At this hearing, an immigration judge will ask you to admit or deny the charges listed on the NTA. The court rarely issues an order to remove or deport anyone at a master hearing. It will set a date for your next hearing and send you a written notice. The next hearing may be another master hearing if there are any other preliminary matters that need to be finished before the individual hearing. Failure to appear at a master hearing, or any scheduled hearing, may result in removal from the U.S. or losing the right to defend yourself against the removal.
What Happens During an Individual Hearing?
If you are eligible to file an application for an immigration status that allows you to stay in the United States, you will have an individual hearing. This type of hearing is like a court trial. It determines whether the government will remove you from the country. It is also known as a merit hearing.
This hearing will decide whether you can stay in the United States. The government will present its proof that you are in the country illegally. You can then raise your defenses. It may take more than one individual hearing for both sides to present their evidence and the court to call each witness.
What To Do Before the Individual Hearing
You will not have an attorney provided free of cost in these proceedings. You must hire an immigration attorney or find help from a volunteer attorney advocate. An attorney can help organize and prepare your case for the hearing.
Before this hearing, you need to do two things:
- Complete and submit an immigration application
- Identify your grounds for staying in the U.S. and provide documents that support your position
You can only ask for an individual hearing if you are eligible to file an application for some form of relief (an immigration status that allows you to stay in the U.S.). An attorney with experience handling immigration cases can help you figure out if you’re eligible to file an application to remain in the United States.
What To Do at the Individual Hearing
The individual hearing is your chance to present your side of the story and your defenses to the government’s claims. You are presenting your best argument as to why the government should not deport you from the United States.
The hearing will begin with the immigration judge reviewing all documents that were submitted to the court, including your application. The judge will ask whether either party — you or the government — need to add or correct anything on the record.
Next, you will be sworn in as a witness and give testimony in an “examination.” This is when your attorney, if you have one, will ask you questions. The judge may also ask questions. After your attorney questions you, the DHS’s attorney will ask questions. The judge can interrupt to ask questions or seek clarification during this time. After this, you get one more chance to question the witnesses so you can clarify anything that’s necessary.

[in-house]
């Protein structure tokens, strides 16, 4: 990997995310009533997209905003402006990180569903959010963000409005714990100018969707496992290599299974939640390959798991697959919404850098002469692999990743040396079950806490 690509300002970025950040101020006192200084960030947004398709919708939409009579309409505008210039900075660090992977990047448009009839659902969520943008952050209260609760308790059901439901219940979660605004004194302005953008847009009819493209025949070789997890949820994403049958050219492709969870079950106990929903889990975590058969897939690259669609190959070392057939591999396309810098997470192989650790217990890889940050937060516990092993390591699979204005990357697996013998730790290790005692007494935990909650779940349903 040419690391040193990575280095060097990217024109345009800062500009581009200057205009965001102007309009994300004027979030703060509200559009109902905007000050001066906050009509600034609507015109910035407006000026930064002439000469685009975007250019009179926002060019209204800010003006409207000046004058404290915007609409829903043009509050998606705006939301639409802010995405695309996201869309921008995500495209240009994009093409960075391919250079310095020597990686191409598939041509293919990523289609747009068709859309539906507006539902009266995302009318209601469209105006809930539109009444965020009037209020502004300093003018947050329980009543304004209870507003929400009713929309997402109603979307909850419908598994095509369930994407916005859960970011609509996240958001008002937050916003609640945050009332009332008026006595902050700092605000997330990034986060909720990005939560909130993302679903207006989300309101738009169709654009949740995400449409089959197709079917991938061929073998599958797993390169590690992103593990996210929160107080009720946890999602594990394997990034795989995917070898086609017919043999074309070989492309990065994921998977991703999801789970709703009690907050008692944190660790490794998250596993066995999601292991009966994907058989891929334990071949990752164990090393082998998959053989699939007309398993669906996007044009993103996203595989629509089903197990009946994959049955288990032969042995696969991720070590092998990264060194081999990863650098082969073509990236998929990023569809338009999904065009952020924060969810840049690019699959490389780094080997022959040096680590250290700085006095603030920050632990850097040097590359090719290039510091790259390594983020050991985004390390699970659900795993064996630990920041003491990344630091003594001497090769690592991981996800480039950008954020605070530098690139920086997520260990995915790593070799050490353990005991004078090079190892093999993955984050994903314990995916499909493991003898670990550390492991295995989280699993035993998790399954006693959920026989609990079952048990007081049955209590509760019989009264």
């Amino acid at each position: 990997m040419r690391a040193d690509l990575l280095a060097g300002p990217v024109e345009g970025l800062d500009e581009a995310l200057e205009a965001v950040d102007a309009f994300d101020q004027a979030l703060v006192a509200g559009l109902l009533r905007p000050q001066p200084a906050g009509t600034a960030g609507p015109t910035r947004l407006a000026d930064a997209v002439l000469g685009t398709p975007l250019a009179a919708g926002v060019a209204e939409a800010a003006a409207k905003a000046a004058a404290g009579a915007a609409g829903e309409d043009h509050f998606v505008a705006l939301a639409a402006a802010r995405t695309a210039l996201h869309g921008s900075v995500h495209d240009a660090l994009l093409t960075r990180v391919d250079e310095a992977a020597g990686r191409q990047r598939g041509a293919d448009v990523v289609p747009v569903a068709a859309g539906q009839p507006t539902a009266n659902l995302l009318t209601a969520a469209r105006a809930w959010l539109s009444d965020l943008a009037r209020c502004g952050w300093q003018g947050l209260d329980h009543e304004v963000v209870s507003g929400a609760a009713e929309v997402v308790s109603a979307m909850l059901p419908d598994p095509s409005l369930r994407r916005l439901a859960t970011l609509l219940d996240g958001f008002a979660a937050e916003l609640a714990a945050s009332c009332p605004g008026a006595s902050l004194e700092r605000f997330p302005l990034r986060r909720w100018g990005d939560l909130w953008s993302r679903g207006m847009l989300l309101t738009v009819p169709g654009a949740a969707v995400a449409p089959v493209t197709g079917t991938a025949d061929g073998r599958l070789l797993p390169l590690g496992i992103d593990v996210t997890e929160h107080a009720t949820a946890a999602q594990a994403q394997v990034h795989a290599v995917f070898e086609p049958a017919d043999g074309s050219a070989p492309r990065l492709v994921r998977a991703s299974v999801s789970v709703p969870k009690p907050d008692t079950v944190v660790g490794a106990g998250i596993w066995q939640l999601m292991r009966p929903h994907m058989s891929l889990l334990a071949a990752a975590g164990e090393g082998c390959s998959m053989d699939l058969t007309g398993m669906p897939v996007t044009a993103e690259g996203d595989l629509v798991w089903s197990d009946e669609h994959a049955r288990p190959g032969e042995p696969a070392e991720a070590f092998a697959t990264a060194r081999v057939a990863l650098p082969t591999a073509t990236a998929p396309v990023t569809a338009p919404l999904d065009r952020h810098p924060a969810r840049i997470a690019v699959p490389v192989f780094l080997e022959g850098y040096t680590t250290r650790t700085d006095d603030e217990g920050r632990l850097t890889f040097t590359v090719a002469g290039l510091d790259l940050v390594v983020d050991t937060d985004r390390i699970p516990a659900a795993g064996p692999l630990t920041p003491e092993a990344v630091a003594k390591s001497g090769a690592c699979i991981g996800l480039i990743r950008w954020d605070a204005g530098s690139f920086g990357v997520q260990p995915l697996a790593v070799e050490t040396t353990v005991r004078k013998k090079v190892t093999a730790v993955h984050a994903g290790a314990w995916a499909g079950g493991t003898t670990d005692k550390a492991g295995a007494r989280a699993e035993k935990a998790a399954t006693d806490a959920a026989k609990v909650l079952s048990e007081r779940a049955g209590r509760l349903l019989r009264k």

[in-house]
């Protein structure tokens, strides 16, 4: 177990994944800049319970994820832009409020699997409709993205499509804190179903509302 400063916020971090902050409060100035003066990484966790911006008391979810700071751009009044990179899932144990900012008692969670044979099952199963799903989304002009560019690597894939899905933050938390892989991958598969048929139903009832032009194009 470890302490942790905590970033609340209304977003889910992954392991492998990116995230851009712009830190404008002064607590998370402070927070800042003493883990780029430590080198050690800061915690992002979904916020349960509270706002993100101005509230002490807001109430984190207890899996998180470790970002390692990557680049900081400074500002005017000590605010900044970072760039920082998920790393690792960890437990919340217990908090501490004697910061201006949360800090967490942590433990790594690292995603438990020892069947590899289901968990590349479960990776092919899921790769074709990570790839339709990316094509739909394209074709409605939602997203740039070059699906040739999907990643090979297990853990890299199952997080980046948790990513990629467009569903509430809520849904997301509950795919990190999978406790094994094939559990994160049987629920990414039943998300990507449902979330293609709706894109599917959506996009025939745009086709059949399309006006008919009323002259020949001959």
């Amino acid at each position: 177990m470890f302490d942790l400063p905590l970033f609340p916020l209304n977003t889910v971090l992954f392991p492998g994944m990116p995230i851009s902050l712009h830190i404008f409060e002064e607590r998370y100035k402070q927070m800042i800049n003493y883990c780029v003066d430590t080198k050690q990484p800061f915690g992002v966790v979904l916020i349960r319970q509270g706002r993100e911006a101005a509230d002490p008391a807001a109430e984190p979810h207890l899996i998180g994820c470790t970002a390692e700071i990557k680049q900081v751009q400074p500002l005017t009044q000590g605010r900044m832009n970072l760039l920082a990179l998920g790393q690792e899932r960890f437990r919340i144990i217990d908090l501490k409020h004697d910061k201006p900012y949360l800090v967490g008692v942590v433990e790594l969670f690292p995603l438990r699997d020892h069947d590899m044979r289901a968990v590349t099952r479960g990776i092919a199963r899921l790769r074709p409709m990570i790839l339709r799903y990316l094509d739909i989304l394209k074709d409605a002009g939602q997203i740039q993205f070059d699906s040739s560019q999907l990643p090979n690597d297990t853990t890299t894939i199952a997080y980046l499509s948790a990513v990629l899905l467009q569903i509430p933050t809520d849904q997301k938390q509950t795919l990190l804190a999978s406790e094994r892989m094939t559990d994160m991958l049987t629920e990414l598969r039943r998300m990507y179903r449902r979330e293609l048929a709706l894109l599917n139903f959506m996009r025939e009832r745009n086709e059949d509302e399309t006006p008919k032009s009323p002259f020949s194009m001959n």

As mentioned throughout this article, know your court date! If you fail to appear at this hearing, you risk getting deported.
Present Your Defenses to Deportation
This is the time to present any defenses to deportation. Potential defenses include that you are not deportable as charged. This means that the government misstated the facts or misapplied the law to the facts.
If you never received the NTA, you would have a defense based on improper service. If you are in the process of seeking asylum and you would or are likely to face persecution if forced to return to your home country, you can also use this as a defense.
If you are in the country illegally, but you are in the process of applying to be a lawful permanent resident, you may face removal proceedings if your pending adjustment of status application is missing something. If you meet certain conditions, you can get a cancellation of removal where the judge will adjust your status to lawfully admitted for permanent residence.
If you are a DACA recipient and the government is arguing that you should be removed for committing a crime, you may be able to argue that the crime is not of the type that should cause deportation.
Call Witnesses and Give a Final Statement
Next, the court will call witnesses who will be examined by both attorneys. At the conclusion of all witnesses testifying, you will be given an opportunity to make a final statement regarding your eligibility to remain in the country. The DHS will also have an opportunity to make a final statement of the government's argument to deny your application.
What Happens After an Immigration Court Hearing?
Once both parties make their final statements at your individual hearing, the judge may issue an oral decision at this time or issue a written decision later. If you disagree with this decision, you have 30 days to file an appeal in writing to the Board of Immigration Appeals (BIA) in most cases.
If the judge makes an oral decision, the court will send a summary of this decision to you. It is important to make sure that you receive a copy of this written summary, especially if you decide to appeal your case or file a motion regarding the judge's decision.
If you receive an unfavorable decision, don’t waive your right to appeal. You always want the option to reopen your case since it is common to win cases on appeal, if not at the BIA level, then later at the federal court level.
The DHS may also file a "reserve appeal" within 30 days. It may also agree to a waiver of its right to appeal. Once the 30-day period passes without the filing of an appeal by either party, the judge’s decision becomes final.